Dáil Éireann - Volume 569 - 24 June, 2003

Written Answers. - Nursing Home Subventions.

  102. Mr. J. O'Keeffe asked the Minister for Health and Children the present scale of nursing home subvention; his views on the fact that they are entirely inadequate; and his proposals in this regard. [17618/03]

  Minister of State at the Department of Health and Children (Mr. Callely): Under the Health (Nursing Homes) Act 1990, a health board may pay a subvention to assist a person in meeting the costs of their long stay care in a private nursing home. However, it was never intended that a subvention payment would meet the full costs involved. Apart from contracts entered into under Article 22.3 of the Nursing Home (Subvention) Regulations 1993, which allows a health board to enter into an arrangement with a private nursing home, the placement of a person in a private nursing home and the fees charged is a private arrangement between the individual and the nursing home proprietor.

  The Nursing Home (Subvention) Regulations 1993 are administered by the health boards and the Eastern Regional Health Authority. There are currently three rates of subvention payable – €114.30, €152.40 and €190.50 – for the three levels of dependency which are medium, high and maximum. Included in these payments is an increase of 25% which came into effect in April 2001.

  A health board may pay more than the maximum rate of subvention relative to an individual's level of dependency in a case for example where personal funds are exhausted. As referred to above, articles 22.3 and 22.4 of the Nursing Home (Subvention) Regulations 1993 permit health boards to contract beds in private nursing homes and to pay more than the maximum rates of subvention in such cases. However, the application of these provisions is a matter for the individual health board concerned in the context of meeting increasing demands for subvention within the board's revenue allocation as notified annually in the letters of determination. This is in keeping with the provisions of the Health (Amendment) (No. 3) Act 1996.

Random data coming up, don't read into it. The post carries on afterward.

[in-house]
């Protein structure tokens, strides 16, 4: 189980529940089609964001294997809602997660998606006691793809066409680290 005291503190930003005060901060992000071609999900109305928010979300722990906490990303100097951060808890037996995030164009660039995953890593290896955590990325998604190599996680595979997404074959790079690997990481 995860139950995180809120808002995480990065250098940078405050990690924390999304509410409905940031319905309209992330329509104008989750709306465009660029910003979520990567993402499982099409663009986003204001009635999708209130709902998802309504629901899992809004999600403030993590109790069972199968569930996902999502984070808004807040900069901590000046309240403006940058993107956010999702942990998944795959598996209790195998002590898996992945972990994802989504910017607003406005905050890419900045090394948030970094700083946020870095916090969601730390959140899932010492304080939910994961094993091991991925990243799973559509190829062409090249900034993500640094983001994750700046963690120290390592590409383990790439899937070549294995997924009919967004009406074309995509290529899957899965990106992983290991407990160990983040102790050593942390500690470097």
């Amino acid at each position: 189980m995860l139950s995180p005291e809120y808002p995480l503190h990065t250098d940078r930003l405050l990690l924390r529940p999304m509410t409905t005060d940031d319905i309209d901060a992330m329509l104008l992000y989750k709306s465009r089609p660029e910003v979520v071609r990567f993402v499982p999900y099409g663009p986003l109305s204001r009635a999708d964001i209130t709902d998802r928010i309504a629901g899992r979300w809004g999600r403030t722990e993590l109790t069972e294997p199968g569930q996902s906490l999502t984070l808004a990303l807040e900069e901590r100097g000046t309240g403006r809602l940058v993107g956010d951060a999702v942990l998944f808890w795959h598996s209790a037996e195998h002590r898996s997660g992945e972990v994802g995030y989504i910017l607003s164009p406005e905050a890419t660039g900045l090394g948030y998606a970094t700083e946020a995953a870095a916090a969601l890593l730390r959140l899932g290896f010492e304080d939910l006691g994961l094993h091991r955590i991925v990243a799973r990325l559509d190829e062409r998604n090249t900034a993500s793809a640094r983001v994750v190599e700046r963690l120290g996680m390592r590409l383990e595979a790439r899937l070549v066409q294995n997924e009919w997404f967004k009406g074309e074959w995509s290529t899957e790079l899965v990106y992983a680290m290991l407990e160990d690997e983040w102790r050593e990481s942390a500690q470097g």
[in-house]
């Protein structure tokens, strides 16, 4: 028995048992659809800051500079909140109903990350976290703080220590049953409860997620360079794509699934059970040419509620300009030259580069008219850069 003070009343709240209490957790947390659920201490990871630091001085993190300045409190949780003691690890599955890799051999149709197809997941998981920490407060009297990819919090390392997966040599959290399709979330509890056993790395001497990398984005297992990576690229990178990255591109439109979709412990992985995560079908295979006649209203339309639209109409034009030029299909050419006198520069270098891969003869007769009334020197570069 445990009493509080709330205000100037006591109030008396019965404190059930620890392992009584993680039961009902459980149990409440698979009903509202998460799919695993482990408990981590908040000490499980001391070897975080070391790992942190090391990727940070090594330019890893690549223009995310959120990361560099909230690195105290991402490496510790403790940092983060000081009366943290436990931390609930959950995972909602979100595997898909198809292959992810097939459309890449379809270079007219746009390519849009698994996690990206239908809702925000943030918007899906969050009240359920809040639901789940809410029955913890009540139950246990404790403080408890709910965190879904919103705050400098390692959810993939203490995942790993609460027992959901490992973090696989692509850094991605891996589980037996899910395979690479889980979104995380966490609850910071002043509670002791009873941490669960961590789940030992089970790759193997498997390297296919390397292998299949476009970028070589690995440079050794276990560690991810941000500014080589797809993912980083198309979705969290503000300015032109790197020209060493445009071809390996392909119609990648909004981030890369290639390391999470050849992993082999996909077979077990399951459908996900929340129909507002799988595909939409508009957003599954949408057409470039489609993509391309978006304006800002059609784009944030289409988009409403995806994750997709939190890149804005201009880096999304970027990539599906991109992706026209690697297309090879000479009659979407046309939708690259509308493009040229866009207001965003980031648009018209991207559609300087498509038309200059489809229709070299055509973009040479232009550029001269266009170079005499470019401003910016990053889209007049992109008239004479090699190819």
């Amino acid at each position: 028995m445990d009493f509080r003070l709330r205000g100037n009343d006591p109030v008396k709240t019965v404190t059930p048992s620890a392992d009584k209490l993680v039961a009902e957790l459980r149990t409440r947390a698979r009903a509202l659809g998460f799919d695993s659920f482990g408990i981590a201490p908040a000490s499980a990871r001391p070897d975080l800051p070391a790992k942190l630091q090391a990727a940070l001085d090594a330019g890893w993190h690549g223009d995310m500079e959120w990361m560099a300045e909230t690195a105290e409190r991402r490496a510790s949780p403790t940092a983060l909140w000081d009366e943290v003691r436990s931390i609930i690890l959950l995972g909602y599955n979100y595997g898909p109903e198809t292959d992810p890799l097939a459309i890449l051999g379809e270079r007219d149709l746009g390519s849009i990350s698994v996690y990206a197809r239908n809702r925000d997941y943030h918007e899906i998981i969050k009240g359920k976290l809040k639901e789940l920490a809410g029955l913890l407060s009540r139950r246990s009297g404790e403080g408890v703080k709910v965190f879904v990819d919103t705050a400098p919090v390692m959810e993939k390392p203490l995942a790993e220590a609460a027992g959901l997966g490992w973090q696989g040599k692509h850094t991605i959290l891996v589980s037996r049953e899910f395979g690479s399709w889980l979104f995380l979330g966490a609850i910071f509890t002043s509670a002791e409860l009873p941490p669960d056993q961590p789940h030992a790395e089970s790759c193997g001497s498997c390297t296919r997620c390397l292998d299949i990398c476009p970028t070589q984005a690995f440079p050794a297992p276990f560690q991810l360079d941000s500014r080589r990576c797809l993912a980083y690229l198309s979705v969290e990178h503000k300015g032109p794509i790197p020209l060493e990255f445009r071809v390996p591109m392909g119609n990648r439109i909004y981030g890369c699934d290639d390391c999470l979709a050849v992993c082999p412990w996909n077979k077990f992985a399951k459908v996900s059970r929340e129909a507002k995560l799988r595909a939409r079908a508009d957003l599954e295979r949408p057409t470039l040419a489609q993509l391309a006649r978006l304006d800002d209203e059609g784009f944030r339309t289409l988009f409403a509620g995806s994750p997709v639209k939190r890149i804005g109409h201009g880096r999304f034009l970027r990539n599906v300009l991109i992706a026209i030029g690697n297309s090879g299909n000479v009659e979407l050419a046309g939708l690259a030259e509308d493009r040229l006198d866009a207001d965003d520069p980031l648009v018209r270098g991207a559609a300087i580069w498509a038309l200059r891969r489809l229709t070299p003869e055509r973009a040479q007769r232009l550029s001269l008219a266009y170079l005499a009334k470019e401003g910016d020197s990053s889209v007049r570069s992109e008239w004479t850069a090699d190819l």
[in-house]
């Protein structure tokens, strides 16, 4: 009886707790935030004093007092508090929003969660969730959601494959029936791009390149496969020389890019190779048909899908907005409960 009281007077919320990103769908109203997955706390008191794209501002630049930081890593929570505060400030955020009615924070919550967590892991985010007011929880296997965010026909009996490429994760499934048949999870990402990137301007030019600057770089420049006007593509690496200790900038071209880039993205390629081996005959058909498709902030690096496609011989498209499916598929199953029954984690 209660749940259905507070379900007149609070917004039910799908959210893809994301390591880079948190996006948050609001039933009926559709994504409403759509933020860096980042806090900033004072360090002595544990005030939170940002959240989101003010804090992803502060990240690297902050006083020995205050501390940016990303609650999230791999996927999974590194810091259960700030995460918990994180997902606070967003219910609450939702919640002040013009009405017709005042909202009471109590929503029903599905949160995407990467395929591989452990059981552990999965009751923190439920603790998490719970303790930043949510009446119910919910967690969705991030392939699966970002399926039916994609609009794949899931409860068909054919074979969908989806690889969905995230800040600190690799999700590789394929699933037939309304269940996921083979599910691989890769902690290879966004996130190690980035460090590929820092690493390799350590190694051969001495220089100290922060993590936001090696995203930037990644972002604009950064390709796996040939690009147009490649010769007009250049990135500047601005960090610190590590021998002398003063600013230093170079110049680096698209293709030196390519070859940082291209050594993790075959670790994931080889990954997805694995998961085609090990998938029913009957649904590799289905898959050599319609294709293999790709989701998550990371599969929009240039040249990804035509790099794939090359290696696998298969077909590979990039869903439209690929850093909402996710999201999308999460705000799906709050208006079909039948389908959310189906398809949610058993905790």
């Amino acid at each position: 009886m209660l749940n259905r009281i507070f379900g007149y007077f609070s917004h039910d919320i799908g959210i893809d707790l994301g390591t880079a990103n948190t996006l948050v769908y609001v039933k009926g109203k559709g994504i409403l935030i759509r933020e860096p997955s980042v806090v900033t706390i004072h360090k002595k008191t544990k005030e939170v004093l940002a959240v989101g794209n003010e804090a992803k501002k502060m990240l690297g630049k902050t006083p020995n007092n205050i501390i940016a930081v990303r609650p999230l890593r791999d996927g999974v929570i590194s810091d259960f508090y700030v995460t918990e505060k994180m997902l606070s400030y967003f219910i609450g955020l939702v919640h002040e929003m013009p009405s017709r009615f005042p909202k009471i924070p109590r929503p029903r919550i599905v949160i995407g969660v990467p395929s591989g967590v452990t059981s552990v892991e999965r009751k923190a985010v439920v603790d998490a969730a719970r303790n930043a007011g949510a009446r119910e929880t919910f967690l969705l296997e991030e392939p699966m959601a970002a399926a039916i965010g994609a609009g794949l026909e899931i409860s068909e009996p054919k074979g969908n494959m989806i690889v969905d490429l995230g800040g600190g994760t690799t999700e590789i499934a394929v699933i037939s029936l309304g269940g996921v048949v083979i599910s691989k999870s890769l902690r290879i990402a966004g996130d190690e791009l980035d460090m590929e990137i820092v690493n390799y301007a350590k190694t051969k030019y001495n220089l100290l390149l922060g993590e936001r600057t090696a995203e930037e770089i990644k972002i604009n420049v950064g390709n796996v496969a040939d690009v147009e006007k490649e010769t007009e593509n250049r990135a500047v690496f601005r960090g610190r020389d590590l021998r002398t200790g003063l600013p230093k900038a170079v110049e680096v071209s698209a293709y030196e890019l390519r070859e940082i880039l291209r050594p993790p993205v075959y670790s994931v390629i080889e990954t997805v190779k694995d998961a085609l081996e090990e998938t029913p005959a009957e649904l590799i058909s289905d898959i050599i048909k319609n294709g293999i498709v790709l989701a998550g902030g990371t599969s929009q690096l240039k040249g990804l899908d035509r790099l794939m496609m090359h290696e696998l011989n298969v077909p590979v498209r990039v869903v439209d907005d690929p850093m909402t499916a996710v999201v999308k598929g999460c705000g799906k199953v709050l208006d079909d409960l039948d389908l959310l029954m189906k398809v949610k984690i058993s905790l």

I would like to remind the Deputy that funding for the nursing home subvention scheme has increased significantly since its inception. In 1994, the first full year of the scheme, €5 million was allocated for its operation. The Deputy may be interested to note that funding of €110 million is [474] being allocated in 2003 for the operation of the scheme.

  In line with a Government decision, an expenditure review of the nursing home subvention scheme has been undertaken by my Department in association with the Department of Finance. The objectives of the review of the subvention scheme were, inter alia, to examine the objectives of the nursing home subvention scheme and the extent to which they remain valid, to assess the service delivered and to establish what scope, if any, exists for achieving the programme objectives by other more efficient and effective means. I will be launching the review later in the week in association with my colleague, the Minister for Social and Family Affairs, who will be also launching a report on the future financing of long-term care in Ireland.

  A review of the nursing home regulations is also being undertaken within my Department. The objective of the review is to develop a scheme which will be transparent; offer a high standard of care for clients; provide equity within the system to include standardised dependency and means testing; be less discretionary; provide both a home and nursing home subvention depending on need; be consistent in implementation throughout the country and draw on experience of the operation of the old scheme. My Department will also be consulting with all stakeholders as part of the review process.

  Question No. 103 answered with Question No. 87.